GBP/USD Forecast a technical analysis ► review of the major events that move the British Pound (Sterling), and especially pound/dollar (cable) during the week. Here is some general information. Scroll down for the latest GBP/USD outlook
GBP/USD is one of the most traded currency pairs in the world and certainly one of the oldest. The nickname “cable” originates from the fact that the exchange rate was transmitted over the telegraph cable between Great Britain and the USA.
High volatility characterizes sterling/greenback trading. In comparison to some of its peers, stop-loss orders are usually placed at wider margins.
Another characteristic of British pound trading is that the pair “front-runs” economic releases from the UK. We often see a strong market movement ahead of publication. Rumors, leaks or sheer nervousness move GBP USD
The pound is a “risk” currency. When the global mood is positive, GBP tends to gain against the USD, albeit usually not at the same magnitude as commodity currencies. When doom and gloom return to markets, the pound is on the retreat.
Brexit and GBP/USD
The biggest market mover of GBP/USD is the surprising decision of voters in the United Kingdom to leave the European Union. This unprecedented move shook up not only UK politics (the resignations of David Cameron, Nigel Farage, and Jeremy Corbyn’s struggles) but also Her Majesty’s currency. Brexit has sent Pound/USD to levels last seen in 1985. Post-Brexit GBPUSD forecasts vary by timeframe.
Contradicting forces are tearing the pound apart. The economic data came out better than expected (retail sales, inflation and even PMIs rebounded). On the other hand, talk of a “Hard Brexit“, aka, abandoning the single market, certainly weigh on sterling.
GBP/USD soared last week, gaining 340 points. The pair closed at 1.2373. This week’s key event is Preliminary GDP. Here is an outlook for the highlights of this week and an updated technical analysis for GBP/USD.
GBP/USD graph with support and resistance lines on it. Click to enlarge:
EU Membership Court Ruling: Tuesday, 9:30. The UK Supreme Court will announce its decision as to whether the government can trigger Article 50 and initiate Brexit without parliament’s approval. We could see some volatility from the pound after the Court’s ruling.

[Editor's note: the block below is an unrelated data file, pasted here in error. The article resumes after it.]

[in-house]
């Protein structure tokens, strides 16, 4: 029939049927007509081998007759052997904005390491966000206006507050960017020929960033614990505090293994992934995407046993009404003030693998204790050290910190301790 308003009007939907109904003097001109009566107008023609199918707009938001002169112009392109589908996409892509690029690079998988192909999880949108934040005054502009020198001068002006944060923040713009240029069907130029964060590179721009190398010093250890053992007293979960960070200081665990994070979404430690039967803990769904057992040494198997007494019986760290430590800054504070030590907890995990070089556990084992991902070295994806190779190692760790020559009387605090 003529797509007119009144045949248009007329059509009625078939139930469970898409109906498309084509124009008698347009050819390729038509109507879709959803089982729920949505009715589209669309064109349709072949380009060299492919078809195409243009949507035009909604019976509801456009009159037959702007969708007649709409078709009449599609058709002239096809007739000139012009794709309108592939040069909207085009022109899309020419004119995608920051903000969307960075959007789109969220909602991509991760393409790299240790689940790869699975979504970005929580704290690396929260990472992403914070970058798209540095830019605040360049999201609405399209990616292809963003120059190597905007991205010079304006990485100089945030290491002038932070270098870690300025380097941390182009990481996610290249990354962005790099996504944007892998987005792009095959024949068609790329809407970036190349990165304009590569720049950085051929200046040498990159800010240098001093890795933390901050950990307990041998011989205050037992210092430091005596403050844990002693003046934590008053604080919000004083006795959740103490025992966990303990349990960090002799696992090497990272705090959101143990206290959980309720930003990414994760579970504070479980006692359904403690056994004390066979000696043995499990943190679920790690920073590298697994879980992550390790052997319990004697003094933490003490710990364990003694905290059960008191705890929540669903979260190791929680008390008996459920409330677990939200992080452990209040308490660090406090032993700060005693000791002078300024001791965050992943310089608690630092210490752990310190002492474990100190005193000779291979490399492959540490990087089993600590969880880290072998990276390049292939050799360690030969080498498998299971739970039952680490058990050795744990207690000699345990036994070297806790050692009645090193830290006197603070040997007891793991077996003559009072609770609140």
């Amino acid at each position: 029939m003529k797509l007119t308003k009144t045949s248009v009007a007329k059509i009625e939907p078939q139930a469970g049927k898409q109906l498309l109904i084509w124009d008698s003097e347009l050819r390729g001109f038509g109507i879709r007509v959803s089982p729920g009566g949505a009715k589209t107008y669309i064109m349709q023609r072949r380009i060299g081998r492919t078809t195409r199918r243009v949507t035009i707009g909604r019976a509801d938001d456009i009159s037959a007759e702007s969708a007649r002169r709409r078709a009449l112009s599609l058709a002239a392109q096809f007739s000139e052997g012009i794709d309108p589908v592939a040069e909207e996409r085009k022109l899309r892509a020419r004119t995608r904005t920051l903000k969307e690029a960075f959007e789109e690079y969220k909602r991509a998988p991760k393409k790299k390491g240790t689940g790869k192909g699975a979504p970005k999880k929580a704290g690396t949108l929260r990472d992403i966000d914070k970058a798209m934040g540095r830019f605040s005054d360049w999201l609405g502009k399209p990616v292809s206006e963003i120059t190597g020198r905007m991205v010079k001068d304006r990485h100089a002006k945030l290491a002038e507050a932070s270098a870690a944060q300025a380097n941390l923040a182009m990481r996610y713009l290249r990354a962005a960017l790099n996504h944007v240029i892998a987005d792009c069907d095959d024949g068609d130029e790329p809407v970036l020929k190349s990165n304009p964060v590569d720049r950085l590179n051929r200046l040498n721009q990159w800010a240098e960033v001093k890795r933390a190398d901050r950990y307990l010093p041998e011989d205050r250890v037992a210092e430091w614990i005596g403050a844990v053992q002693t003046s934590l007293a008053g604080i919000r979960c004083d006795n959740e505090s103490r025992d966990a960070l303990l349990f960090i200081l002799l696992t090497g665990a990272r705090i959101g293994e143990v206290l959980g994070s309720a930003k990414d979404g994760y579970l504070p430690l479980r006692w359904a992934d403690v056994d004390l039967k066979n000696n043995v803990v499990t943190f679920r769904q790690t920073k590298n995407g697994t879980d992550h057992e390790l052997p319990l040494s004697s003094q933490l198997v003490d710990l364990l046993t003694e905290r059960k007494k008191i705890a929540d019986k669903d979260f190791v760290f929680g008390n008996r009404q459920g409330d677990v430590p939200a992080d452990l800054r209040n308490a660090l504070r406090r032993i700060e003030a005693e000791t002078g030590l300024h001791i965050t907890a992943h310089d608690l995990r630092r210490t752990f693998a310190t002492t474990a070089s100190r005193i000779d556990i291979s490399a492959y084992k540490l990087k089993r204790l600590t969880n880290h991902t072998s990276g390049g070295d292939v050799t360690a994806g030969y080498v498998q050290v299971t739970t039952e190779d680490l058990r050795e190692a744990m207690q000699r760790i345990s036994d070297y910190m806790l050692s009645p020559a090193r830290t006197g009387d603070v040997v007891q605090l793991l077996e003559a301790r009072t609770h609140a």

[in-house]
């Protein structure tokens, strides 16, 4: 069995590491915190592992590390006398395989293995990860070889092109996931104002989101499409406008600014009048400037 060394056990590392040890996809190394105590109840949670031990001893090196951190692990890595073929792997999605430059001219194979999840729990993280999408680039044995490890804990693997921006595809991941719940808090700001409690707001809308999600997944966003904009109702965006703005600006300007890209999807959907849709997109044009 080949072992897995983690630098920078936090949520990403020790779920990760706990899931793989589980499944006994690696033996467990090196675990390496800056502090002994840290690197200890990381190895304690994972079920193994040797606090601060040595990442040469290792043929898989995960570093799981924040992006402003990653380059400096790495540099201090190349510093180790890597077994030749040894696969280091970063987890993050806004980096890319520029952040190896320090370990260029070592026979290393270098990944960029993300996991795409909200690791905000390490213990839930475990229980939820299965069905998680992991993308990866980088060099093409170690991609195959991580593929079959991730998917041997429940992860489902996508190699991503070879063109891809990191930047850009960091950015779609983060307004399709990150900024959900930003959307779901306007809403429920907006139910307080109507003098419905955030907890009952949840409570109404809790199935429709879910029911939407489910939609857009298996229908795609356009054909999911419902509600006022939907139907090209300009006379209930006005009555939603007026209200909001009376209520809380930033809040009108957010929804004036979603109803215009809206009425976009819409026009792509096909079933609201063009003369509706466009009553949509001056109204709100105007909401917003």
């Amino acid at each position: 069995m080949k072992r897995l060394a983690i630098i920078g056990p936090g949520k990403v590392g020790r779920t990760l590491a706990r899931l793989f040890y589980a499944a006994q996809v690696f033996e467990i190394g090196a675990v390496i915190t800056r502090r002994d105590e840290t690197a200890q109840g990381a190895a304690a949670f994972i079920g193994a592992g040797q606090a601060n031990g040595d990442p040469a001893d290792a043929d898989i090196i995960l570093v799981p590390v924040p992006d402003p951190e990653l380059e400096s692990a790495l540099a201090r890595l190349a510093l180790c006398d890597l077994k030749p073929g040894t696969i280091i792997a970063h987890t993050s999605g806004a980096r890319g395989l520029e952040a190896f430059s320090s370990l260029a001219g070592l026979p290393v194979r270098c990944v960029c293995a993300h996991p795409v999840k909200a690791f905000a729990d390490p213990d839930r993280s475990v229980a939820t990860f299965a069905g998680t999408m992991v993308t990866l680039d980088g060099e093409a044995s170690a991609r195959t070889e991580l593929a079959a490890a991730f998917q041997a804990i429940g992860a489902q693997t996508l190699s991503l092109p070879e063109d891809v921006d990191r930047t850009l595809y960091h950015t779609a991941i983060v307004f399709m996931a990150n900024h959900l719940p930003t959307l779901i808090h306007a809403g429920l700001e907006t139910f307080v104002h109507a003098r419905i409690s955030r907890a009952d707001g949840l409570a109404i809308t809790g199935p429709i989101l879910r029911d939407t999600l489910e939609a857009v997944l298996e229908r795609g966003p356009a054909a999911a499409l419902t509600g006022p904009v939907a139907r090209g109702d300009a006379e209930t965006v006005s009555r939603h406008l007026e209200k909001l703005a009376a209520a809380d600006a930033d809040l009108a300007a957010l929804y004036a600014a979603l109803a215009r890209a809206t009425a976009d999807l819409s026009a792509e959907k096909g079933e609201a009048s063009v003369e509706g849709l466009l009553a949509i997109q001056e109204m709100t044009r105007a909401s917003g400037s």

Public Sector Net Borrowing: Tuesday, 9:30. The UK’s budget deficit ballooned to GBP 12.2 billion in November, higher than the forecast of GBP 11.5 billion. The deficit is expected to narrow to GBP 6.7 billion in December.
CBI Industrial Order Expectations: Wednesday, 11:00. The indicator improved to a flat reading of zero in December, following a string of declines dating back to April 2015. The upward trend is expected to grow, with an estimate of 2 points.
Preliminary GDP: Thursday, 9:30. This is the key event of the week and should be treated as a market-mover. Final GDP for Q4 in 2016 posted a gain of 0.6%, edging above the estimate of 0.5%. Preliminary GDP for Q1 in 2017 stands at 0.5%.
CBI Realized Sales: Thursday, 11:00. The indicator continues to move higher and rose to 35 points in December, well above the forecast of 20 points. The estimate for the January report stands at 28 points.
* All times are GMT
GBP/USD Technical Analysis
GBP/USD opened the week at 1.2036 and quickly dropped to a low of 1.1985, testing resistance at 1.2201. The pair then reversed directions and climbed to a high of 1.2415, as resistance held at 1.2433 (discussed last week). GBP/USD closed the week at 1.2373.
Live chart of GBP/USD:
Technical lines from top to bottom
With GBP/USD posting sharp gains, we start at higher levels:
1.2775 was a high point in December 2016.
1.2674 was a cap in November.
1.2512 has switched to a resistance role. It is a weak line.
1.2311 is an immediate support line.
1.2201 switched to support after GBP/USD made sharp gains early in the week.
1.2080 is protecting the symbolic 1.20 level.
1.1943 has provided support since October 2016. It is the final support line for now.
I am bearish on GBP/USD.
There are concerns as Donald Trump takes over as president, as his economic policies remain unclear. However, the economy is strong and if inflation levels move higher, we could see the Fed step in with additional rate hikes. In the UK, concerns over Brexit could weigh on the pound.